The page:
• Computing for Physicists.

For further information on this course, please visit the Centre for Particle Theory website.

Course Learning and Teaching

This is a full-year degree course, starting early October and finishing in the middle of the subsequent September. The aim of the course is to bring students to the frontier of research in elementary particle theory.

The course consists of three modules: the first two are the Michaelmas and Epiphany graduate lecture courses. The third module is a dissertation on a topic of current research, prepared under the guidance of a supervisor with expertise in the area. We offer a wide variety of possible dissertation topics.

The lectures begin with a general survey of particle physics and introductory courses on quantum field theory and group theory. These lead on to more specialised topics, amongst others in string theory, cosmology, supersymmetry and more detailed aspects of the standard model.

The main group of lectures is given in the first two terms of the academic year (Michaelmas and Epiphany). This part of the lecture course is assessed by examinations. In each term there are two teaching periods of 4 weeks, with a week's break in the middle of the term in which students will be able to revise the material. Most courses are either 8 lectures or 16 lectures in length. There are 14 lectures/week in the Michaelmas term and 14 lectures/week in Epiphany term they are supported by weekly tutorials. In addition lecturers also set a number of homework assignments which give the student a chance to test his or her understanding of the material.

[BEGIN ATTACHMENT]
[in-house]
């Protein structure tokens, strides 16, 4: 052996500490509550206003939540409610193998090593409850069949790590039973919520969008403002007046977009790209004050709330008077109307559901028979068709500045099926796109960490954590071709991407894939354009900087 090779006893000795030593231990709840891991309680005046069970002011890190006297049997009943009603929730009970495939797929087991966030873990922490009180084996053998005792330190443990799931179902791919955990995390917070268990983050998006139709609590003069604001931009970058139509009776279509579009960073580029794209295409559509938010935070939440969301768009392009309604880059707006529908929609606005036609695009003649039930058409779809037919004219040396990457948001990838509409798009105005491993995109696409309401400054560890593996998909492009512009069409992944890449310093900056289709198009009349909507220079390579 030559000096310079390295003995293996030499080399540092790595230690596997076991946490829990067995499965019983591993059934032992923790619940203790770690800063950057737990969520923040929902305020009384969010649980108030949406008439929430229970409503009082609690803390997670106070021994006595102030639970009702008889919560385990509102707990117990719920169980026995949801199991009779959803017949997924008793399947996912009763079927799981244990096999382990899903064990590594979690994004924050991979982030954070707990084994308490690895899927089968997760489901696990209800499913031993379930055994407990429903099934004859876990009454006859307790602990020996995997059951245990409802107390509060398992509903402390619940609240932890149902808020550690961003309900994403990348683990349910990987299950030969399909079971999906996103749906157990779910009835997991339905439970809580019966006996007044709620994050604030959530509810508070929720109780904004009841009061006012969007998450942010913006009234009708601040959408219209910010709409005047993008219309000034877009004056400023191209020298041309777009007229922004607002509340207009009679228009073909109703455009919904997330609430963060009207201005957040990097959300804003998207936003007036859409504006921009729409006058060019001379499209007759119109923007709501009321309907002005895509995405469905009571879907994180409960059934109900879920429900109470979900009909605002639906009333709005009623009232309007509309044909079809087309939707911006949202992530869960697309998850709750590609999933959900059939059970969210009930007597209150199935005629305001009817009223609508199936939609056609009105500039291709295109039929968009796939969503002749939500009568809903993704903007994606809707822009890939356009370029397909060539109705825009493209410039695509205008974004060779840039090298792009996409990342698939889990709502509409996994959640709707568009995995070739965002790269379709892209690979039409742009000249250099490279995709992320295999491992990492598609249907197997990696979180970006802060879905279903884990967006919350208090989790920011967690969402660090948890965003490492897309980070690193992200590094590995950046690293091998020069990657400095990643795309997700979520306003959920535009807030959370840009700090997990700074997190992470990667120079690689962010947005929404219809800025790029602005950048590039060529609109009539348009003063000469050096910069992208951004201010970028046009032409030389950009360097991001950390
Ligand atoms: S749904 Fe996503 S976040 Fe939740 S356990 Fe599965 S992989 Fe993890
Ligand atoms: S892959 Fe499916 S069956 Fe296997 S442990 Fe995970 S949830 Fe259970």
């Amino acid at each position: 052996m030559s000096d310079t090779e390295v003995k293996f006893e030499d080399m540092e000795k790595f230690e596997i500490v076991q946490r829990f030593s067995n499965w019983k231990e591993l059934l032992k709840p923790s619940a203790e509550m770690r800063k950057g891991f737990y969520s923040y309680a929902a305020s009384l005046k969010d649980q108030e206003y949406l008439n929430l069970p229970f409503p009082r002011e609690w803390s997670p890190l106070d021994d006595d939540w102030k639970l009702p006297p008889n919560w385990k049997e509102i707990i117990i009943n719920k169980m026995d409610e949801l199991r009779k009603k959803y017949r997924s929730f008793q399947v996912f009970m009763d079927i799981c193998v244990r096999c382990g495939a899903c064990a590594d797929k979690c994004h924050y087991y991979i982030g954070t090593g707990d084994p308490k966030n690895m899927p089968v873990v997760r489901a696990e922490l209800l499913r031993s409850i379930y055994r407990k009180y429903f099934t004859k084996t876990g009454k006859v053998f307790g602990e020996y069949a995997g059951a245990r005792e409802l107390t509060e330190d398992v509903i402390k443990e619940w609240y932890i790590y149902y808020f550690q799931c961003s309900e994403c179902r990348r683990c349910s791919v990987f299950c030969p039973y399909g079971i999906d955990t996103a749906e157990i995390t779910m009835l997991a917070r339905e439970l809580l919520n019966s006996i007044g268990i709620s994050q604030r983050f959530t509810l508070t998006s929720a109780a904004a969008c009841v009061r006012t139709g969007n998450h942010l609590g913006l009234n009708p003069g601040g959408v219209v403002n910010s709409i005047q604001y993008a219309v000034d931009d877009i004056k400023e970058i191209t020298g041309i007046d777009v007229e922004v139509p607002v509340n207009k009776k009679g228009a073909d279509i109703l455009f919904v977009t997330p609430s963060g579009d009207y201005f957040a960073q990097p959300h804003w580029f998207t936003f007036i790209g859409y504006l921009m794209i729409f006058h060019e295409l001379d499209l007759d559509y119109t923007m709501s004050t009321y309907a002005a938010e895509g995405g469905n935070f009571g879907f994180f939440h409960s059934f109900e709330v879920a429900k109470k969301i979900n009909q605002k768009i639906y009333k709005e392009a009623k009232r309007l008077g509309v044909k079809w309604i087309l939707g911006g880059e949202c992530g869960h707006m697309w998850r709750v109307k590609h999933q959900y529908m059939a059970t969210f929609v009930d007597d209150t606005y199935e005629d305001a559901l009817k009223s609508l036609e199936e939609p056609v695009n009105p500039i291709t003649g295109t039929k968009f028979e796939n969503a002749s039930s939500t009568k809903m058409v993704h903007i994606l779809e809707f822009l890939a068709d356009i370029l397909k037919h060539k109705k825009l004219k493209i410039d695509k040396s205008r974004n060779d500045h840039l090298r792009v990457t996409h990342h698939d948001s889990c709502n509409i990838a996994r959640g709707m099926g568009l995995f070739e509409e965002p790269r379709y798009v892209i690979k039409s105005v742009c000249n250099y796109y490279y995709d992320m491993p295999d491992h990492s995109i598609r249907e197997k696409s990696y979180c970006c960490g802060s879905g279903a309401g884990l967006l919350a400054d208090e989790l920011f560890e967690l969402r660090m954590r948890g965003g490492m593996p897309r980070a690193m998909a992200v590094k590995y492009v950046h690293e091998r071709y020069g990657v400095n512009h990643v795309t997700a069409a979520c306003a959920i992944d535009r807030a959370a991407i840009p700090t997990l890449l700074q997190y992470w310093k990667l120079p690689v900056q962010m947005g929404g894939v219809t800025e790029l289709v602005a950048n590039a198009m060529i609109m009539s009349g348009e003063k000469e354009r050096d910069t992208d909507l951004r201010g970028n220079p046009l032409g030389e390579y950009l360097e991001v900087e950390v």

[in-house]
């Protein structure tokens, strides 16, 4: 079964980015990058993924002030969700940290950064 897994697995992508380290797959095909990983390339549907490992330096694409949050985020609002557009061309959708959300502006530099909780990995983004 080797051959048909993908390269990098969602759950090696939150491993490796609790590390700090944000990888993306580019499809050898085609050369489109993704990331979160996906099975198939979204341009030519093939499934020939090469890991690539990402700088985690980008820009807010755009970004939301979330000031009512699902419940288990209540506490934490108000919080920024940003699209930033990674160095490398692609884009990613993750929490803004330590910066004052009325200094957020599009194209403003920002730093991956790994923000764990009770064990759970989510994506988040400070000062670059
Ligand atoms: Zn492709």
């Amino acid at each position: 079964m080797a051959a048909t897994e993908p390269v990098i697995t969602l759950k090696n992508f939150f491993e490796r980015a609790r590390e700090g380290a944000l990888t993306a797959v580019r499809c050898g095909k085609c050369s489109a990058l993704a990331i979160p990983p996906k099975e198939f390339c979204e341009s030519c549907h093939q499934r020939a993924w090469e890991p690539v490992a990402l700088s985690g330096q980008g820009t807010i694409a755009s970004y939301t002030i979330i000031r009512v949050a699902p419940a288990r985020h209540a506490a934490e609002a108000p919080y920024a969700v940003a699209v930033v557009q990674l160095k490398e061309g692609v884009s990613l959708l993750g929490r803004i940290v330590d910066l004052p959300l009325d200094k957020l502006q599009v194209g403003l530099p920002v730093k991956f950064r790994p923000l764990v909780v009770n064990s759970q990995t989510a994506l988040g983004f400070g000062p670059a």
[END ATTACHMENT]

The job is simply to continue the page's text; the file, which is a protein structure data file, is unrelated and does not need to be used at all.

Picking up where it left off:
There are additional optional lectures in the third term. These introduce advanced topics and are intended as preparation for research in these areas.

The dissertation must be submitted by mid-September, the end of the twelve month course period.

Admissions Process

Subject requirements, level and grade

A good second class honours degree (2.1 Honours) or international equivalent in either Physics or Mathematics.

English Language requirements

Please check requirements for your subject and level of study.

How to apply

www.durham.ac.uk/postgraduate/apply

Fees and Funding

Full Time Fees

EU Student £6,900.00
Home Student £6,900.00
Island Student £6,900.00
International non-EU Student £16,500.00